Oh yeah, amongst the photos they passed up, the "famous" melon eating pig I posted at my vernacular photography site.  I left that sale a very happy girl.

UPDATE: Thanks to Linda at The Paper Collector who has identified the set as Wedding of the Paper Dolls from 1935, published by Merrill Publishing. It was illustrated by Lucille Webster. A reprint of this was available several years ago, but I haven't seen it recently. Now that we know the name of it keep your eyes open for the repro. The illustrations really are lovely!


  1. I'm thinking an old movie? With Marjorie, Sally, Carolyn, and Paul the leading man. Seem Marjorie was the leading lady?

    Then again, they all "look" alike, even the childs face.

    Really nice!

  2. Paper planes I like - Paper Dolls not so much...

  3. They do look like characters out of an old movie from the '30s but I don't recall any specific film tie-in dolls other than Shirley Temple and Jane Whithers back then. The real film tie-in stuff came a bit later. They certainly reflect the fantasy world people had about wealth during the depression.

    Now, this is why paper dolls are so much fun. They reflect their times. I'll admit I'm not crazy about paper dolls created from the late '50s on. Most were all about famous actresses and a few actors. The covers were nice but the clothing was run of the mill, simply not very exciting illustrations. But the first part of the 20th Century had some really wonderful illustrators doing the dolls/clothes/covers. And some of the dolls from the previous century are really interesting. So MrCachet, you just have to look at them with a different eye. The simple line work done to show the movement of the clothing on the body, the colors, etc. I do wish I had the cover for this set, but no reason wishing for that. It's gone a long time ago. But someone kept all of these dolls neatly tucked away in that candy box. For some reason they were very special to them.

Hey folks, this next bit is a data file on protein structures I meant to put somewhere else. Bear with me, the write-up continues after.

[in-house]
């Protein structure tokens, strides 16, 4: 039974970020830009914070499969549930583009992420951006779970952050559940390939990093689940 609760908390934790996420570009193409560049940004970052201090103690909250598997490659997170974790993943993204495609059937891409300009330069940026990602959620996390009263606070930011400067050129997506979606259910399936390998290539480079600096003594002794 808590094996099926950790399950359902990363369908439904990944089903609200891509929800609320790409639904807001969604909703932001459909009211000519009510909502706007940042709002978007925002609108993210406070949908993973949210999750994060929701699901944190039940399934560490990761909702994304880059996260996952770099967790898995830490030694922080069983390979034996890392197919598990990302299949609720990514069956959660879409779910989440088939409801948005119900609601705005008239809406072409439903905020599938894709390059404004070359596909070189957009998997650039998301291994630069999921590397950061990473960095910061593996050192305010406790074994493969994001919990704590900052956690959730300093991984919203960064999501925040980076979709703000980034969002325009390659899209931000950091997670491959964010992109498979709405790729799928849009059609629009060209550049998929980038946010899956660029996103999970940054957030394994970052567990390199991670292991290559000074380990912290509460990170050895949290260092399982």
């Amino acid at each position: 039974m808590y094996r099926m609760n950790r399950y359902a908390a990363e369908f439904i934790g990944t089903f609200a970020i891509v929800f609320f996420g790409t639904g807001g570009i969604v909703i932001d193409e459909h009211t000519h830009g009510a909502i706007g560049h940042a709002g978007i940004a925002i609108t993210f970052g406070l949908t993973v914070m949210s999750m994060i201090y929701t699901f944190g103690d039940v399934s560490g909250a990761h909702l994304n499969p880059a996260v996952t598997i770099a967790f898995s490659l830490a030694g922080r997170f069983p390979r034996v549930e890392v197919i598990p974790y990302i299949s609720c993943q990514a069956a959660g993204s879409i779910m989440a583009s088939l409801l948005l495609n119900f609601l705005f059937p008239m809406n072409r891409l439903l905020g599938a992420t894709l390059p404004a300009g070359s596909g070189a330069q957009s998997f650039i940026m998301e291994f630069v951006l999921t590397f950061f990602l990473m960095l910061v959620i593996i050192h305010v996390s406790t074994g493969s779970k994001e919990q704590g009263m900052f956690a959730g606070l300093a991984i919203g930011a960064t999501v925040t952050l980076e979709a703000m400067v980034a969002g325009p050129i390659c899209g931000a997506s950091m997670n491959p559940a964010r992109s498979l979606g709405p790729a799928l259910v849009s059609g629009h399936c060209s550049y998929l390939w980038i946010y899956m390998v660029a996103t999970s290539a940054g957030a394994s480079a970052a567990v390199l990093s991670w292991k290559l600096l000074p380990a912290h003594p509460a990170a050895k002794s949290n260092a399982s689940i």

4. Ya know... I just posted a piece of paper that I had originally neglected to buy, just like I rejected the TOURING paper from several weeks back. I'm stashing this visual idea in my memory bank so that when I see a piece of paper from the PUBLISHER (HINT,HINT), I'll know where to find these. You're right about the images. I was too hasty with the negative vibes.

  5. As time passes I'll post more paper dolls so you can see the variety of illustrator styles. It was an art form you don't see anymore being mass marketed. There are small publishers and individuals publishing dolls, but they'll never have the mass appeal they once did. And yet when I show kids my collection their eyes bug out and they say "Why can't we buy dolls like this?"

  6. Paul, the Groom, does look as if he borrowed one of the bridesmaid's faces, doesn't he? And also used her makeup artist as well! :)

    What a wonderful find! They look to be in excellent shape!